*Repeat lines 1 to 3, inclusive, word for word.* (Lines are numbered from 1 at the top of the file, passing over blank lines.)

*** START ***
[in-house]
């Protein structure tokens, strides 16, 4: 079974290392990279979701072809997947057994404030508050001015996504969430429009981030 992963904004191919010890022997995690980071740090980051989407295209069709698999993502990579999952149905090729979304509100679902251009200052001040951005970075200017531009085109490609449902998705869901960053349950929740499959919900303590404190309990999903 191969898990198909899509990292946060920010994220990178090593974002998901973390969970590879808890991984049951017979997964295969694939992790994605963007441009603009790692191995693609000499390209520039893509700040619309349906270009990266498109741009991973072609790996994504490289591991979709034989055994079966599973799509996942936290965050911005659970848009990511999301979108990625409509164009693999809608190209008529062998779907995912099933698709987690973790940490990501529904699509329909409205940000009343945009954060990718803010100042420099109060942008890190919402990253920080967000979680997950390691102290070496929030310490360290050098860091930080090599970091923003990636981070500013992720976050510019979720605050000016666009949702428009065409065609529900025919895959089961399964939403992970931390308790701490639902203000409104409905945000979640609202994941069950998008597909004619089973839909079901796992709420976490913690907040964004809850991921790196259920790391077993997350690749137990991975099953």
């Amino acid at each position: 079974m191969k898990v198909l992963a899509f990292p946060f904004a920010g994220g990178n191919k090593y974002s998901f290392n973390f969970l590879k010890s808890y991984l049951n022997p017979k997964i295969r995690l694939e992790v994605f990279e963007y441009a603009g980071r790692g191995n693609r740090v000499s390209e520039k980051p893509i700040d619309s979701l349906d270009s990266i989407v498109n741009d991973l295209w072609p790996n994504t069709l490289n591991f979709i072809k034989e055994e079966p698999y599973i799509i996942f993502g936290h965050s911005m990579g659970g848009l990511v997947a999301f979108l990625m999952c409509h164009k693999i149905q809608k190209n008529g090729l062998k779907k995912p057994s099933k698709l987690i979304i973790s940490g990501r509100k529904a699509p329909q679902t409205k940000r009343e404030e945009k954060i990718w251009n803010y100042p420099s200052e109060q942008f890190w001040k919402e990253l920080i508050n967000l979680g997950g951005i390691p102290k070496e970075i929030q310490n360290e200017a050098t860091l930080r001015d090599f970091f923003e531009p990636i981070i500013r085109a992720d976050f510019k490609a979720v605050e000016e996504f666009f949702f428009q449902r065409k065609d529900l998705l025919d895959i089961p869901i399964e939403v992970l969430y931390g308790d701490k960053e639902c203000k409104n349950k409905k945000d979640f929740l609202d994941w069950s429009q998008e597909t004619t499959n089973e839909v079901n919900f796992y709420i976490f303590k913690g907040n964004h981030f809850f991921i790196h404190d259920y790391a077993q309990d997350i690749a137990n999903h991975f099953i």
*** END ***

[in-house]
């Protein structure tokens, strides 16, 4: 079974290392990279979701072809997947057994404030508050001015996504969430429009981030 992963904004191919010890022997995690980071740090980051989407295209069709698999993502990579999952149905090729979304509100679902251009200052001040951005970075200017531009085109490609449902998705869901960053349950929740499959919900303590404190309990999903 191969898990198909899509990292946060920010994220990178090593974002998901973390969970590879808890991984049951017979997964295969694939992790994605963007441009603009790692191995693609000499390209520039893509700040619309349906270009990266498109741009991973072609790996994504490289591991979709034989055994079966599973799509996942936290965050911005659970848009990511999301979108990625409509164009693999809608190209008529062998779907995912099933698709987690973790940490990501529904699509329909409205940000009343945009954060990718803010100042420099109060942008890190919402990253920080967000979680997950390691102290070496929030310490360290050098860091930080090599970091923003990636981070500013992720976050510019979720605050000016666009949702428009065409065609529900025919895959089961399964939403992970931390308790701490639902203000409104409905945000979640609202994941069950998008597909004619089973839909079901796992709420976490913690907040964004809850991921790196259920790391077993997350690749137990991975099953």
């Amino acid at each position: 079974m191969k898990v198909l992963a899509f990292p946060f904004a920010g994220g990178n191919k090593y974002s998901f290392n973390f969970l590879k010890s808890y991984l049951n022997p017979k997964i295969r995690l694939e992790v994605f990279e963007y441009a603009g980071r790692g191995n693609r740090v000499s390209e520039k980051p893509i700040d619309s979701l349906d270009s990266i989407v498109n741009d991973l295209w072609p790996n994504t069709l490289n591991f979709i072809k034989e055994e079966p698999y599973i799509i996942f993502g936290h965050s911005m990579g659970g848009l990511v997947a999301f979108l990625m999952c409509h164009k693999i149905q809608k190209n008529g090729l062998k779907k995912p057994s099933k698709l987690i979304i973790s940490g990501r509100k529904a699509p329909q679902t409205k940000r009343e404030e945009k954060i990718w251009n803010y100042p420099s200052e109060q942008f890190w001040k919402e990253l920080i508050n967000l979680g997950g951005i390691p102290k070496e970075i929030q310490n360290e200017a050098t860091l930080r001015d090599f970091f923003e531009p990636i981070i500013r085109a992720d976050f510019k490609a979720v605050e000016e996504f666009f949702f428009q449902r065409k065609d529900l998705l025919d895959i089961p869901i399964e939403v992970l969430y931390g308790d701490k960053e639902c203000k409104n349950k409905k945000d979640f929740l609202d994941w069950s429009q998008e597909t004619t499959n089973e839909v079901n919900f796992y709420i976490f303590k913690g907040n964004h981030f809850f991921i790196h404190d259920y790391a077993q309990d997350i690749a137990n999903h991975f099953i």